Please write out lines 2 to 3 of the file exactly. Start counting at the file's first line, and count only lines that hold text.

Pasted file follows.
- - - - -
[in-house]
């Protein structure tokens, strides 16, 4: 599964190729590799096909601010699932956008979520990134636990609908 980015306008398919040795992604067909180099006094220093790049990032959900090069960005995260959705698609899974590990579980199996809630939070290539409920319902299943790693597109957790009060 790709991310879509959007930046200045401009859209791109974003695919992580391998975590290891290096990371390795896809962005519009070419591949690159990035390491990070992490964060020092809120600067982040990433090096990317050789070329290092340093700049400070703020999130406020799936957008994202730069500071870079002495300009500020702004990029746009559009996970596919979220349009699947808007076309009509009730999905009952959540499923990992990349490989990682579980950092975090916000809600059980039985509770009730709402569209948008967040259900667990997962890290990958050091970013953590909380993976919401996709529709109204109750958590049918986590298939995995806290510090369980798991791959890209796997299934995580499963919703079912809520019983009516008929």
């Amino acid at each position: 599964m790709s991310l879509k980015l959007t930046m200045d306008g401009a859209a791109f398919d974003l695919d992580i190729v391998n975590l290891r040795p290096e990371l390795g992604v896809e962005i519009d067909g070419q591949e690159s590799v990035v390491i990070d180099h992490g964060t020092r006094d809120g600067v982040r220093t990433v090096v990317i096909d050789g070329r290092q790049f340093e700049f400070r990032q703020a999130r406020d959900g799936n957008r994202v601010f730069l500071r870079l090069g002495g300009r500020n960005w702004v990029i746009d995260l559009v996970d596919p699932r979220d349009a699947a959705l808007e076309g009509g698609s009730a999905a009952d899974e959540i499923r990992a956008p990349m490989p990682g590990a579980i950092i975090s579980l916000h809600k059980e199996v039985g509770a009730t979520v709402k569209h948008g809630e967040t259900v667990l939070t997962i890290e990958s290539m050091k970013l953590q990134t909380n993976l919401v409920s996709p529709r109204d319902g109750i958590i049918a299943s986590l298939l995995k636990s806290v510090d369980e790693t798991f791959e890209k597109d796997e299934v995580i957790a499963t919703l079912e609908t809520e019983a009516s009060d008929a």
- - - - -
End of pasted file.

């Protein structure tokens, strides 16, 4: 599964190729590799096909601010699932956008979520990134636990609908 980015306008398919040795992604067909180099006094220093790049990032959900090069960005995260959705698609899974590990579980199996809630939070290539409920319902299943790693597109957790009060 790709991310879509959007930046200045401009859209791109974003695919992580391998975590290891290096990371390795896809962005519009070419591949690159990035390491990070992490964060020092809120600067982040990433090096990317050789070329290092340093700049400070703020999130406020799936957008994202730069500071870079002495300009500020702004990029746009559009996970596919979220349009699947808007076309009509009730999905009952959540499923990992990349490989990682579980950092975090916000809600059980039985509770009730709402569209948008967040259900667990997962890290990958050091970013953590909380993976919401996709529709109204109750958590049918986590298939995995806290510090369980798991791959890209796997299934995580499963919703079912809520019983009516008929």
């Amino acid at each position: 599964m790709s991310l879509k980015l959007t930046m200045d306008g401009a859209a791109f398919d974003l695919d992580i190729v391998n975590l290891r040795p290096e990371l390795g992604v896809e962005i519009d067909g070419q591949e690159s590799v990035v390491i990070d180099h992490g964060t020092r006094d809120g600067v982040r220093t990433v090096v990317i096909d050789g070329r290092q790049f340093e700049f400070r990032q703020a999130r406020d959900g799936n957008r994202v601010f730069l500071r870079l090069g002495g300009r500020n960005w702004v990029i746009d995260l559009v996970d596919p699932r979220d349009a699947a959705l808007e076309g009509g698609s009730a999905a009952d899974e959540i499923r990992a956008p990349m490989p990682g590990a579980i950092i975090s579980l916000h809600k059980e199996v039985g509770a009730t979520v709402k569209h948008g809630e967040t259900v667990l939070t997962i890290e990958s290539m050091k970013l953590q990134t909380n993976l919401v409920s996709p529709r109204d319902g109750i958590i049918a299943s986590l298939l995995k636990s806290v510090d369980e790693t798991f791959e890209k597109d796997e299934v995580i957790a499963t919703l079912e609908t809520e019983a009516s009060d008929a």